Hawaii governor: I couldn't warn public about false missile alert because I forgot my Twitter password

Mythili Sampathkumar
Hawaii Governor David Ige answers questions during a hearing in Honolulu, 19 January 2018: AP Photo/Jennifer Sinco Kelleher

Governor of Hawaii David Ige said he had forgotten “my Twitter account log-ons and the passwords” during the 13 January ballistic missile debacle.

All mobile phones on the islands had received an emergency alert from the state saying they had just 15 minutes to find shelter before a ballistic missile would hit.

Others like Hawaii Congresswoman Tulsi Gabbard had rushed to tweet out that it was a false alarm to terrified citizens, but Mr Ige’s account was silent for 17 minutes.

The official state message informing people that it was a false alarm for a tense 38 minutes either.

Mr Ige had been informed it was a mistake just two minutes after the alert was sent at 8:07 am.

At 8:24 am local time, he tweeted: “There is NO missile threat.”

“Certainly that’s one of the changes that I’ve made,” Mr Ige said in response being pushed for an explanation

Mr Ige did not address the false alarm during his recent State of the State speech.

His Facebook account also did not post the crucial correction for 23 minutes after the initial mistaken alert, but he did not say whether he had forgotten his password to that account.

“The focus really was on trying to get as many people informed about the fact that it was a false alert,” he said, adding that he had been making calls to emergency management officials in the immediate wake of the alert.

Mr Ige has said he has since added and saved his passwords to the Twitter app on his mobile phone to avoid future errors.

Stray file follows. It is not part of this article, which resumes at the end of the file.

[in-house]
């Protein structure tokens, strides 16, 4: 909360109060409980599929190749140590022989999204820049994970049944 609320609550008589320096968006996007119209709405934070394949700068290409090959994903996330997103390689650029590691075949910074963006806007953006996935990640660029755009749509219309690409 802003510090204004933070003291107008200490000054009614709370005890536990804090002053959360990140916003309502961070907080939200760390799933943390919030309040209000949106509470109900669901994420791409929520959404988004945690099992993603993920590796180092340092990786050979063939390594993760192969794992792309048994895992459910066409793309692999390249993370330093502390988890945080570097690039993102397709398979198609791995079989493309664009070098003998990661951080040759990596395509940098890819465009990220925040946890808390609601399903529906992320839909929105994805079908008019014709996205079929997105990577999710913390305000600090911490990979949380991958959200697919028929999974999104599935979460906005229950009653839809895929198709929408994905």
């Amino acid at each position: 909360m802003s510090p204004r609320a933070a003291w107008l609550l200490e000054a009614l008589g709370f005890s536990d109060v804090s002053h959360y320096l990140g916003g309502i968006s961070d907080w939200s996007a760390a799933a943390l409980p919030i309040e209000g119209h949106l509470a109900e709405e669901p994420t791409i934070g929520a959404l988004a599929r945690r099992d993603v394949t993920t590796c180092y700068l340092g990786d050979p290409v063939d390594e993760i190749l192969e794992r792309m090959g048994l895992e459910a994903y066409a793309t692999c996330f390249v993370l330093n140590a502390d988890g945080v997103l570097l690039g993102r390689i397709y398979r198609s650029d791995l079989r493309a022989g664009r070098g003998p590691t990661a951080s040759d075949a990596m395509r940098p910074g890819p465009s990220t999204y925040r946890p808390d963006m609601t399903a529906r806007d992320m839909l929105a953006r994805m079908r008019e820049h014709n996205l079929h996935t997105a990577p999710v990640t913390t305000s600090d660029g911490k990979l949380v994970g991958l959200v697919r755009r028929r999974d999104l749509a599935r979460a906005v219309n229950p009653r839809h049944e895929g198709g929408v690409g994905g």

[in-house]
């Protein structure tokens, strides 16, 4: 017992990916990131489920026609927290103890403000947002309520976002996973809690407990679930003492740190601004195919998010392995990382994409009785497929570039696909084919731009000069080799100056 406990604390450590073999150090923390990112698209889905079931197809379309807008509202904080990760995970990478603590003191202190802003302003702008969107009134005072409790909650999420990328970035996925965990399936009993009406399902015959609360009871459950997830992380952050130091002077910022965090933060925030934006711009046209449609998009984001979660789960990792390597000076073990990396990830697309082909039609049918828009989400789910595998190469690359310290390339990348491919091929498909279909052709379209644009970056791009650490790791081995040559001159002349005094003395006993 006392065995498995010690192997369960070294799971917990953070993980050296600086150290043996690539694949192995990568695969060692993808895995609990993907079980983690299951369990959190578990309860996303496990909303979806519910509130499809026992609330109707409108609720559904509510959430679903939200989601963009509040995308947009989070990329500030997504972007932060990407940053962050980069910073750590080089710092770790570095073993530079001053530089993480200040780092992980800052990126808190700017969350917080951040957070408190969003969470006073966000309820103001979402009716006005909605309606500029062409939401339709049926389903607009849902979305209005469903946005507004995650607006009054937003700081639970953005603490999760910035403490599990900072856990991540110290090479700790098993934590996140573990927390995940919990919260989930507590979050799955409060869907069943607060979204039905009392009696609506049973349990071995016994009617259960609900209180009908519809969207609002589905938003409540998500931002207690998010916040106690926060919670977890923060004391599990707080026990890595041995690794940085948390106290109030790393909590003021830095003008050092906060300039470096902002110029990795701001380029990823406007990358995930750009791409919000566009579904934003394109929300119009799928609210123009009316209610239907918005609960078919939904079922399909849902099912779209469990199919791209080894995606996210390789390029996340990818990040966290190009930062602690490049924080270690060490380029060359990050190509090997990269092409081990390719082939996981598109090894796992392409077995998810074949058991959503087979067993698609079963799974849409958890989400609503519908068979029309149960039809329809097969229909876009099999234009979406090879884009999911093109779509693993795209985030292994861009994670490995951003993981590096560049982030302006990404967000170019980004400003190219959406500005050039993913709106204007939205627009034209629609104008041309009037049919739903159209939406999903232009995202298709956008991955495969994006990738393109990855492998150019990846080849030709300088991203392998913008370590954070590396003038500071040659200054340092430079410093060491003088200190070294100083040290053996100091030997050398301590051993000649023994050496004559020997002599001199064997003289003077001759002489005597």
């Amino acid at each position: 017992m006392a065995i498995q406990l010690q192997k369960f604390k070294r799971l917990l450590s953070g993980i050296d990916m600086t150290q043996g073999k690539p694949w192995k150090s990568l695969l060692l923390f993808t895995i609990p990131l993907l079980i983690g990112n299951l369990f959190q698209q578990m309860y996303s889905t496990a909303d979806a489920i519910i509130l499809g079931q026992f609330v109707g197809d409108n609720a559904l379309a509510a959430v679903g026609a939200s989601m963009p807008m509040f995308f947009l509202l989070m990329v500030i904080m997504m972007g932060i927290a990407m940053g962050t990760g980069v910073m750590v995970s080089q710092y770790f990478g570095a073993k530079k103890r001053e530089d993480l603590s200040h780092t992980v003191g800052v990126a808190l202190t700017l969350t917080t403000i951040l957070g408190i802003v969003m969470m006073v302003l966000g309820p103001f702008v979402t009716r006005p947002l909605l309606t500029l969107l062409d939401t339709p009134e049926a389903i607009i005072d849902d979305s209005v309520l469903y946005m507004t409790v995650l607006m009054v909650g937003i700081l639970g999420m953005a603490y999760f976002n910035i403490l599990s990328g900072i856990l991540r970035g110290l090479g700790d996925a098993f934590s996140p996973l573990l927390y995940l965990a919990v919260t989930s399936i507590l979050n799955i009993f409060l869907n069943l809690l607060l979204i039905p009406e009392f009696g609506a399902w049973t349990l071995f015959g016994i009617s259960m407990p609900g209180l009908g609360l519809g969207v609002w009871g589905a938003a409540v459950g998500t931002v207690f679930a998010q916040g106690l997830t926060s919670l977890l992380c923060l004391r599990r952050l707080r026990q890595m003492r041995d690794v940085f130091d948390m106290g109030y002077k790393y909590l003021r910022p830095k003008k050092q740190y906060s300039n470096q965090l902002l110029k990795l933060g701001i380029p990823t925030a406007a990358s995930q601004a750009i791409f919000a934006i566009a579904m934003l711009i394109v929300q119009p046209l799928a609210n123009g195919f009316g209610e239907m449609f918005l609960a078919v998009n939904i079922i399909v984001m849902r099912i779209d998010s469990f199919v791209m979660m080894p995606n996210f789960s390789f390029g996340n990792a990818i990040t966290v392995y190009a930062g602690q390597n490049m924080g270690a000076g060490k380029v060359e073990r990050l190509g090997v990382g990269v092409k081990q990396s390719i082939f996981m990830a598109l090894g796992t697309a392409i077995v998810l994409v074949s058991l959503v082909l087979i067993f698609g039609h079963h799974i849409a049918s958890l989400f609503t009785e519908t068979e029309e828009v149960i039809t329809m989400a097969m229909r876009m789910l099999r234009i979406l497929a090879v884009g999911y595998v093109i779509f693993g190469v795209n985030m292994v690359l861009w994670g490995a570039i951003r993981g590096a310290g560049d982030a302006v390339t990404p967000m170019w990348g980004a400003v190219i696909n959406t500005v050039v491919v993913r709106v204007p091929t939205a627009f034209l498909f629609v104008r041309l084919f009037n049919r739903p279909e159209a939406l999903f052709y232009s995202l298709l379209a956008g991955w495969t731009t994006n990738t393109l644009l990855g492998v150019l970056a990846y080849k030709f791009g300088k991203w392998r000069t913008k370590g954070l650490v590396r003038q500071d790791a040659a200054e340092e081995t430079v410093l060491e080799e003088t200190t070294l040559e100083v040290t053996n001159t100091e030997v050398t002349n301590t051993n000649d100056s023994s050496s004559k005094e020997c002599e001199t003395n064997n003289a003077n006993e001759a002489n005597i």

The state has been preparing for a nuclear missile attack from North Korea since last year when tensions between President Donald Trump and leader Kim Jong-un escalated.

The state had begun testing a siren warning system, a wailing sound, in November - something that had not been employed since the Cold War.

Hawaii does not have any public fallout shelters at this time, just one of the flaws highlighted by the false alarm.

It had been caused by someone clicking on the wrong option in a drop-down menu of confusing links.

As the Washington Post reported the menu contains all manner of public warnings, from Amber alerts about missing children to tsunami warnings and road closures.

While some of the options are obvious and laid out in layman terms, “others, including the one for a missile attack, “PACOM (CDW)-STATE ONLY,” use shorthand initials."

PACOM is the United States Pacific Command, the military command based in Hawaii.

“And the menu contained no ballistic missile defence false alarm option — which has now been added,” the newspaper reported.

The Honolulu Civil Beat newspaper obtained a copy of the document circulated at a closed-door meeting held last October by city and state officials.

It included chapters titled “Enhance missile launch notification process between US Pacific Command and the State Warning Point” and “Publish a new ‘Ballistic Missile Threat Annex’ to the State Emergency Operations Plan (underway).”

But in a darkly positive note the Frequently Asked Questions portion of the document said “current estimates of human casualties based on the size (yield) of North Korean nuclear weapon technology suggests an explosion less than 8 miles in diameter” which would mean about 90 per cent of the state’s population would survive in the event of an attack

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